"Ninety-two point three percent of the market is open space," he said. "The time for us to win and gain open space is right now, before anyone else does. This morning someone bought some software; if not from us, there is less open space out there."

New Plan of Attack

With a new go-to-market strategy designed to leverage direct sales, resellers and independent software vendors, the software vendor has positioned itself to break out from the trenches this quarter and capture enough open space in the next 12 to 18 months to end the long-running battle for ERP dominance, SAP officials announced at its Field Kick-Off Meeting for sales executives and partners this week in San Antonio.

Under the new plan of attack, ISVs will build industry-specific, out-of-the-box solutions from its Business One and All-in-One applications that can be marketed and deployed quickly into "micro-verticals" in the SME (small and midsize enterprise)—companies under $1.5 billion annually—through a combination of resellers and direct sales resources.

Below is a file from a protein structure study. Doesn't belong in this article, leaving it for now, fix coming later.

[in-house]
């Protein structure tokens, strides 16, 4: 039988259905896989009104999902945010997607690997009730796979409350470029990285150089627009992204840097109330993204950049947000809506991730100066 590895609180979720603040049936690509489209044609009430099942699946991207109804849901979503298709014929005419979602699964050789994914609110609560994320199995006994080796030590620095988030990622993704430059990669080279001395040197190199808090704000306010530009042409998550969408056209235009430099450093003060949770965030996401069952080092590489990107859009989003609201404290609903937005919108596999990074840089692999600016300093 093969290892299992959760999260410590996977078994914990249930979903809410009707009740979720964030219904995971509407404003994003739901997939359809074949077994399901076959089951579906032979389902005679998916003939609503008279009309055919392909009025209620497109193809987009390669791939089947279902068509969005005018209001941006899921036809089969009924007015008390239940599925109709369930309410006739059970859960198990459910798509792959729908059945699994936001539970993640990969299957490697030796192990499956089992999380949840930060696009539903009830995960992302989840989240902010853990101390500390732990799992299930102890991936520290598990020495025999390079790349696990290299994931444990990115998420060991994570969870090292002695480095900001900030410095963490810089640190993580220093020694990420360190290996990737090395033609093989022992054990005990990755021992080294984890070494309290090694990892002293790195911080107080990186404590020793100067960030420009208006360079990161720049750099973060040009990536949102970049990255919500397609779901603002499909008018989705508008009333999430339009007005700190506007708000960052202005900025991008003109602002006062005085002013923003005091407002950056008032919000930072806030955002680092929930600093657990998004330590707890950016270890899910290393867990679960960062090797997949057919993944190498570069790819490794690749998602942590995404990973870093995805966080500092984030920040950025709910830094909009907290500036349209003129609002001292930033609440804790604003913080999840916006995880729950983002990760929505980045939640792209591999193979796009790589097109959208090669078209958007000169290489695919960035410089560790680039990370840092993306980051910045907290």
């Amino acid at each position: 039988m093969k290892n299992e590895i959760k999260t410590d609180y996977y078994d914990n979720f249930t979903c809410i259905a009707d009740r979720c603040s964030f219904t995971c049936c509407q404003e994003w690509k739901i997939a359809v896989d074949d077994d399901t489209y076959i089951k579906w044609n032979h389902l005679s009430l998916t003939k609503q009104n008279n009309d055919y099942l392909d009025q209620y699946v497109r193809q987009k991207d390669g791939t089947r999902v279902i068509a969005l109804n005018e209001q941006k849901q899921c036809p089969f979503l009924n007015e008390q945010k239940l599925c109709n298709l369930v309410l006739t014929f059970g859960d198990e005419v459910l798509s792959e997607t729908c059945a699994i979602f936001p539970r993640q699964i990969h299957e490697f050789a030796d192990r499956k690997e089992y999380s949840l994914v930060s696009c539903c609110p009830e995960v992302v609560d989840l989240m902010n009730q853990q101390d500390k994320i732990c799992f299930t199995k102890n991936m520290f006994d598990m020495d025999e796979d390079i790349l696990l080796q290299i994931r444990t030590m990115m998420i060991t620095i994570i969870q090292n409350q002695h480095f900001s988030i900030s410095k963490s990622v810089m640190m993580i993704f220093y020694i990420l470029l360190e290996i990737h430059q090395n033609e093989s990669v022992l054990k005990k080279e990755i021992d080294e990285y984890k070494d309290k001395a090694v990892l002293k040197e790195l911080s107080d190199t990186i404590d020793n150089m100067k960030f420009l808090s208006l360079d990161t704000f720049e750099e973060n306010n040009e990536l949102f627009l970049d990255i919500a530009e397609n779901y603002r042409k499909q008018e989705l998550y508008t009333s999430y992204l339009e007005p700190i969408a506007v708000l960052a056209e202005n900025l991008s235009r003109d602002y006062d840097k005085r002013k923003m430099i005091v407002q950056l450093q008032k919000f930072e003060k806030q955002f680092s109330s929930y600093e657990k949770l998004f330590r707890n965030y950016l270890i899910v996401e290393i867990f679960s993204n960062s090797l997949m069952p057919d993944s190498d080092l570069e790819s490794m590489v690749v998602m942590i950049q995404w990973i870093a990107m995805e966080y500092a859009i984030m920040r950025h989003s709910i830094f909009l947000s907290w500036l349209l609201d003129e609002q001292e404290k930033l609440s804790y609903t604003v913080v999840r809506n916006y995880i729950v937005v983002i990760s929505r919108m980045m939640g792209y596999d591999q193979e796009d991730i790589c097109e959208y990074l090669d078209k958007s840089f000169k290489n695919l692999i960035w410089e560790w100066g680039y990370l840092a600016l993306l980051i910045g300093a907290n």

Direct and channel sales will operate as a single unit in the SME space and account executives and regional sales managers will be compensated equally for channel sales in their territory and are expected to deploy the channel to meet larger quotas, SAP officials said.

The micro-vertical strategy is designed to build prefabricated solutions from All-in-One and Business One with industry and even role-specific functionality, deploy easily and spread through the market rapidly, said John Haddad, managing director of Small and Medium Enterprises at IDS Scheer, a business process management firm and All-in-One partner.